New Drivers From NVIDIA Change The Landscape
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  • SiliconDoc - Friday, April 24, 2009 - link

    You failed to read his post, and therefore the context of my response, you IDIOT.
    Can you run a second ATI card for PhysX - NO.
    Can you run an ati card and a second NV for PhysX - not without a driver hack - check techpowerup for the how to and files, as I've already mentioned.
    So, THAT'S WHAT WE WE'RE TALKING ABOUT DUMMY.
    Now you can take your stupidity along with you, noone can stop it.
    Reply
  • pizzimp - Friday, April 03, 2009 - link

    From an objective point of view there is not really a clear winner. At the lower resolutions do you really care if you are getting 80 FPS Vs 100 FPS?

    IMO it is the higher resolutions that matter. I would think any real gamer is always looking to upgrade there monitor :).

    I wonder how old you guys are that are posting? Who cares if something is "rebadged" or just an OC version of something? Bottom line is how does the card play the game?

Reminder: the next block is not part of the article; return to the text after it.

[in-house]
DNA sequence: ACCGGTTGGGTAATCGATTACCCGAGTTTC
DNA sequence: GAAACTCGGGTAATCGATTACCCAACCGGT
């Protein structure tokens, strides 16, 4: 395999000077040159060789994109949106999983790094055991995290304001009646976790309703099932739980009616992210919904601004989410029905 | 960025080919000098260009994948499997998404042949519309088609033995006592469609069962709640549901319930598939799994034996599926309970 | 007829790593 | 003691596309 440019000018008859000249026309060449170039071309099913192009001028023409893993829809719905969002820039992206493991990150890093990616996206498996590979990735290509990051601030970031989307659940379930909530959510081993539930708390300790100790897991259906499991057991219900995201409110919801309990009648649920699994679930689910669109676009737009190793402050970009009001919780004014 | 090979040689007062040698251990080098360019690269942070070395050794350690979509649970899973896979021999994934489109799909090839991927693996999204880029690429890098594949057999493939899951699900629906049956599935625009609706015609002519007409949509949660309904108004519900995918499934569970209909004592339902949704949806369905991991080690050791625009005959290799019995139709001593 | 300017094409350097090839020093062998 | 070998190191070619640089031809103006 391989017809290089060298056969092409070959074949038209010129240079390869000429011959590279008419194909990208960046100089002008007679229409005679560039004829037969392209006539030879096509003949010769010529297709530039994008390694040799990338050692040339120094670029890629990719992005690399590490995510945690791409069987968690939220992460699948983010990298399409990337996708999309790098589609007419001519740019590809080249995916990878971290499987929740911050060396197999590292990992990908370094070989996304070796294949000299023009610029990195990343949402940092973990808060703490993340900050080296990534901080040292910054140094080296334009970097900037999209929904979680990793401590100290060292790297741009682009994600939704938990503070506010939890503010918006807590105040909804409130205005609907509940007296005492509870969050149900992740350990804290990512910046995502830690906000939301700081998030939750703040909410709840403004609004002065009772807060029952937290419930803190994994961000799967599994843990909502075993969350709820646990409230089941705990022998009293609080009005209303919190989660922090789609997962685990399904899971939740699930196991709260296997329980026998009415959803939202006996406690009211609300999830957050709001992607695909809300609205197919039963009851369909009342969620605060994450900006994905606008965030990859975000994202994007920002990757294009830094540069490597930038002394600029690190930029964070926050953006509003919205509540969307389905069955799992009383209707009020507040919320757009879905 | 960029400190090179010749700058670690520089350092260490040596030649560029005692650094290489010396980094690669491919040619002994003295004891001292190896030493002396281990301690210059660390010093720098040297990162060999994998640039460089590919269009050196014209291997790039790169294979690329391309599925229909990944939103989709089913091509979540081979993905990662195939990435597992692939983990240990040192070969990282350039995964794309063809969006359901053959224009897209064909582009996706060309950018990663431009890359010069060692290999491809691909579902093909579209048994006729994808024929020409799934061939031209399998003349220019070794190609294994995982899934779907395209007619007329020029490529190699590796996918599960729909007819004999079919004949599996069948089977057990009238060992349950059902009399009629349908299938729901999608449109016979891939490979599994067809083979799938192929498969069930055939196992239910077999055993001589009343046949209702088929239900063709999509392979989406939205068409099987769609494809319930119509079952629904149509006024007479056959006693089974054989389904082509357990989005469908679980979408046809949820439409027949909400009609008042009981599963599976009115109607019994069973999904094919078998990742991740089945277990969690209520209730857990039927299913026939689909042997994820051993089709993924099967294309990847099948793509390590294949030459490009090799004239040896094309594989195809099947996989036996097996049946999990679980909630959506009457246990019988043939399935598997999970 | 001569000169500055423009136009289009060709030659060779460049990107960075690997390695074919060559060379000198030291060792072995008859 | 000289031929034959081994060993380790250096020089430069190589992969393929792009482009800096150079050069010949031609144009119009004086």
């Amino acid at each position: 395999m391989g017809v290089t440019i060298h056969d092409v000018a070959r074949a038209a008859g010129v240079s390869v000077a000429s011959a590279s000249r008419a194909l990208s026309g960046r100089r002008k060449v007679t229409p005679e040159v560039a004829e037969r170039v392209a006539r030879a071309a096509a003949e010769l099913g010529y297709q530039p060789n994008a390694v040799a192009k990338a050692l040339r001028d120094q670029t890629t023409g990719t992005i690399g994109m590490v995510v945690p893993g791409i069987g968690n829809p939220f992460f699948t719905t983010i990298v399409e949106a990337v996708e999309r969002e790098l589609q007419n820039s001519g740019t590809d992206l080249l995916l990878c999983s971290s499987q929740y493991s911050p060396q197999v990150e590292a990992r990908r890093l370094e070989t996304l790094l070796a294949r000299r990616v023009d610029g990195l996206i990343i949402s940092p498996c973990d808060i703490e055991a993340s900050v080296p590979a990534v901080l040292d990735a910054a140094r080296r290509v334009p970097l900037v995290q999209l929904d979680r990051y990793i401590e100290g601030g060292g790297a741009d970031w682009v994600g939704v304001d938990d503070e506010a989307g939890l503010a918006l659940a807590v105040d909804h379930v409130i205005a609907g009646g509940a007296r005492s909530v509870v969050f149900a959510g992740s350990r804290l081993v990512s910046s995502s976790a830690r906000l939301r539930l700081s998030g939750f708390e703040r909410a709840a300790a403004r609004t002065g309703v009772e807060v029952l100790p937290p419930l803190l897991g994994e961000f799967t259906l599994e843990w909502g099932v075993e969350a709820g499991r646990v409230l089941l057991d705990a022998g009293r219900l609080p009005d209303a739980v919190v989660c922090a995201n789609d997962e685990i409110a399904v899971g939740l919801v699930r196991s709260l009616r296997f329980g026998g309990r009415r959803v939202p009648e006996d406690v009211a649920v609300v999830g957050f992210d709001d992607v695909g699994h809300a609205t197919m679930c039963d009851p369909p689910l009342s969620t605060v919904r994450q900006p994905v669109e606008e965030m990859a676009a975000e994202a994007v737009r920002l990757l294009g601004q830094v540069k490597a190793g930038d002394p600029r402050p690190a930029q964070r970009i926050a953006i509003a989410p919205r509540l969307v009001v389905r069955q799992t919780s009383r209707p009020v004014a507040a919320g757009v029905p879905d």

IMO both cards are good. It comes down to price for me.
    Reply
  • SiliconDoc - Monday, April 06, 2009 - link

    Ahh, you just have to pretend framerates you can't see or notice, and only the top rate or the average, never the bottom framerate...
    Then you must discount ALL the OTHER NVIDIA advantages, from cuda, to badaboom, to better folding scores, to physx, to game release day evga drivers ready to go, to forced game profiles in nvidia panel none for ati - and on and on and on...